Resource impact statement

Cancer Drugs Fund technology

NICE has recommended larotrectinib for use within the Cancer Drugs Fund for treating neurotrophic tyrosine receptor kinase (NTRK) fusion-positive solid tumours in adults and children in accordance with specific criteria in the recommendations.

Larotrectinib will be available to the NHS in line with the managed access agreement with NHS England. As part of this, NHS England and Bayer have a commercial access agreement that makes larotrectinib available to the NHS at a reduced cost. The financial terms of the agreement are commercial in confidence.

The resource impact of larotrectinib will be covered by the Cancer Drugs Fund budget. The cost of genetic testing is met from genomics funding that is held separately within the Cancer Drugs Fund. As part of the managed access agreement, the technology will continue to be available through the Cancer Drugs Fund after the data collection period has ended and while the guidance is being reviewed. This assumes that the data collection period ends as planned and the review of guidance follows the timelines described in NICE’s Cancer Drugs Fund methods guide (addendum). The data collection period is expected to end when sufficient data have been collected to address the committee’s uncertainties. The process for exiting the Cancer Drugs Fund will begin at this point and the review of the NICE guidance will start.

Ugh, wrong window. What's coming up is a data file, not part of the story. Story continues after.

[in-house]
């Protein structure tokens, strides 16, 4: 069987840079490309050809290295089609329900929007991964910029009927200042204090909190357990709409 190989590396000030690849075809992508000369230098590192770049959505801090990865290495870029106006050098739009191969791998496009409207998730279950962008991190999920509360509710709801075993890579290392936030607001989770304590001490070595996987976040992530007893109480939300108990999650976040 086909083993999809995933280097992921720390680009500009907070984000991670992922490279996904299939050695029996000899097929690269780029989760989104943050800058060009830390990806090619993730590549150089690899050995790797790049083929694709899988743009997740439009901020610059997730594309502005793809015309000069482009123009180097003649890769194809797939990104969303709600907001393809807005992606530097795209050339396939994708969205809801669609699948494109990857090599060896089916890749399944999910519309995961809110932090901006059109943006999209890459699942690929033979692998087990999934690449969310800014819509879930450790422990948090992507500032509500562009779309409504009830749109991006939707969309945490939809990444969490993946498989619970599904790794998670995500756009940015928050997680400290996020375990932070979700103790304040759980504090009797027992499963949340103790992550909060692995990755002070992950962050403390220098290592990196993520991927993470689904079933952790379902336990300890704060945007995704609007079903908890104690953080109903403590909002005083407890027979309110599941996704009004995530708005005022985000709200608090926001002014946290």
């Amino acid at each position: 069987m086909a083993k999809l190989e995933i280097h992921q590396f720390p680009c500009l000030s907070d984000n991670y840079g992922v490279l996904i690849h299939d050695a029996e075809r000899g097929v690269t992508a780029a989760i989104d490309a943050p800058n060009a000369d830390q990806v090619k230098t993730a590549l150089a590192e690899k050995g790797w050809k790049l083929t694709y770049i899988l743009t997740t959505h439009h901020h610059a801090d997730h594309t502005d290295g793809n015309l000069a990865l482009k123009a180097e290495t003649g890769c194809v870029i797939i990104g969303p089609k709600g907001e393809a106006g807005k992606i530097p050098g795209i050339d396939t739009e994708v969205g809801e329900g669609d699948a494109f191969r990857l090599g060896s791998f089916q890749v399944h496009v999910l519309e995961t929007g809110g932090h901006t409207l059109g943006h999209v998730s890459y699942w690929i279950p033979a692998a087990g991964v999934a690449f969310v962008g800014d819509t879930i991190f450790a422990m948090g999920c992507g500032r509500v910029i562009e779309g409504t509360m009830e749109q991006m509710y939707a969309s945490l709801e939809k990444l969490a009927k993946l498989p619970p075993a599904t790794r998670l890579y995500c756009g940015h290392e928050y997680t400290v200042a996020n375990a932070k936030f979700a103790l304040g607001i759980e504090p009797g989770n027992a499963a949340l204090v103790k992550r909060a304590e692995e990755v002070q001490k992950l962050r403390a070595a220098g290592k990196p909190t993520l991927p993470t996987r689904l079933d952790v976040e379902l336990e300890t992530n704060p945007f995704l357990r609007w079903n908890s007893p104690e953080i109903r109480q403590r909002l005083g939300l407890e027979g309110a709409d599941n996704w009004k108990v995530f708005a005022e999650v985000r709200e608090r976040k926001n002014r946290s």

The aim of the review is to decide whether or not the drug can be recommended for routine use. Further information can be found in NHS England’s Appraisal and Funding of Cancer Drugs from July 2016 (including the new Cancer Drugs Fund) – a new deal for patients, taxpayers and industry.

There may be issues related to accessing larotrectinib because the genomic testing needed to identify NTRK fusion-positive solid tumours is still being established as a national service (see section 3.7 of the guidance for further details). It is understood that any variation in access to genomic testing will be resolved in the next 1 to 2 years.

It is estimated that 80 to 190 people per year with NTRK fusion-positive solid tumours, and who have had all other licensed treatments, would be eligible for treatment with larotrectinib.

This technology is commissioned by NHS England. Providers are NHS hospital trusts.


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